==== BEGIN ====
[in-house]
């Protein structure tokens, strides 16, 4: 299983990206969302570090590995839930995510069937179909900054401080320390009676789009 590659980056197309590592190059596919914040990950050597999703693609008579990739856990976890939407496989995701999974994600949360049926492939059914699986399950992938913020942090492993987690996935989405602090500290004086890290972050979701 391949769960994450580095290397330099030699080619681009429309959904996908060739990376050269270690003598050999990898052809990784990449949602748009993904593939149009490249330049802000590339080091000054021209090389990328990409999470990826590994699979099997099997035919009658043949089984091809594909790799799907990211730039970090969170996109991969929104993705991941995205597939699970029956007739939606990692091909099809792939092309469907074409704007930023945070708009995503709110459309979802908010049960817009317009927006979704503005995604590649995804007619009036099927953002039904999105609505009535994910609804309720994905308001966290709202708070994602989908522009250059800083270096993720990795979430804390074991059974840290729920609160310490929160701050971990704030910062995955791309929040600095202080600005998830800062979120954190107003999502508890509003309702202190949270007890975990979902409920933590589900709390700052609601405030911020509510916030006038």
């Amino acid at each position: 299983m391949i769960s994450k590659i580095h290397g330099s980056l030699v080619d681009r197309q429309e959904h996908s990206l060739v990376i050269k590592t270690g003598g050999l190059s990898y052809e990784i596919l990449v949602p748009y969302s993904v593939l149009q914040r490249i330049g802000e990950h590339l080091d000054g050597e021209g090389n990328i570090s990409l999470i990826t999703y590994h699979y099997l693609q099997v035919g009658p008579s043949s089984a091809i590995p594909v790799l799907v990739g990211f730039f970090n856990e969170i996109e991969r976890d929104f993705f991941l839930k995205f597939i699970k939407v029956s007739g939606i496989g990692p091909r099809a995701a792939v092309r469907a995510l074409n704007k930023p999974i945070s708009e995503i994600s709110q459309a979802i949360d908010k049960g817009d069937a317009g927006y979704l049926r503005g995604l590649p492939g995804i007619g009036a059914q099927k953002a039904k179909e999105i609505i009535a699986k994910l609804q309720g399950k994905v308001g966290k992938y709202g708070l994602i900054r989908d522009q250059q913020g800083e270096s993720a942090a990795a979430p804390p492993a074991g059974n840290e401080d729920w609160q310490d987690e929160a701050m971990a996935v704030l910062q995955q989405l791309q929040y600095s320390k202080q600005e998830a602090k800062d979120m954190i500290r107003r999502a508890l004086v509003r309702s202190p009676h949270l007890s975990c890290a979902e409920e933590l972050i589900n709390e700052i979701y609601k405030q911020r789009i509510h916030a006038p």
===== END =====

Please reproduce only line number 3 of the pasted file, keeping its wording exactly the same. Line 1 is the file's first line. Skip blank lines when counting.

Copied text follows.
């Amino acid at each position: 299983m391949i769960s994450k590659i580095h290397g330099s980056l030699v080619d681009r197309q429309e959904h996908s990206l060739v990376i050269k590592t270690g003598g050999l190059s990898y052809e990784i596919l990449v949602p748009y969302s993904v593939l149009q914040r490249i330049g802000e990950h590339l080091d000054g050597e021209g090389n990328i570090s990409l999470i990826t999703y590994h699979y099997l693609q099997v035919g009658p008579s043949s089984a091809i590995p594909v790799l799907v990739g990211f730039f970090n856990e969170i996109e991969r976890d929104f993705f991941l839930k995205f597939i699970k939407v029956s007739g939606i496989g990692p091909r099809a995701a792939v092309r469907a995510l074409n704007k930023p999974i945070s708009e995503i994600s709110q459309a979802i949360d908010k049960g817009d069937a317009g927006y979704l049926r503005g995604l590649p492939g995804i007619g009036a059914q099927k953002a039904k179909e999105i609505i009535a699986k994910l609804q309720g399950k994905v308001g966290k992938y709202g708070l994602i900054r989908d522009q250059q913020g800083e270096s993720a942090a990795a979430p804390p492993a074991g059974n840290e401080d729920w609160q310490d987690e929160a701050m971990a996935v704030l910062q995955q989405l791309q929040y600095s320390k202080q600005e998830a602090k800062d979120m954190i500290r107003r999502a508890l004086v509003r309702s202190p009676h949270l007890s975990c890290a979902e409920e933590l972050i589900n709390e700052i979701y609601k405030q911020r789009i509510h916030a006038p």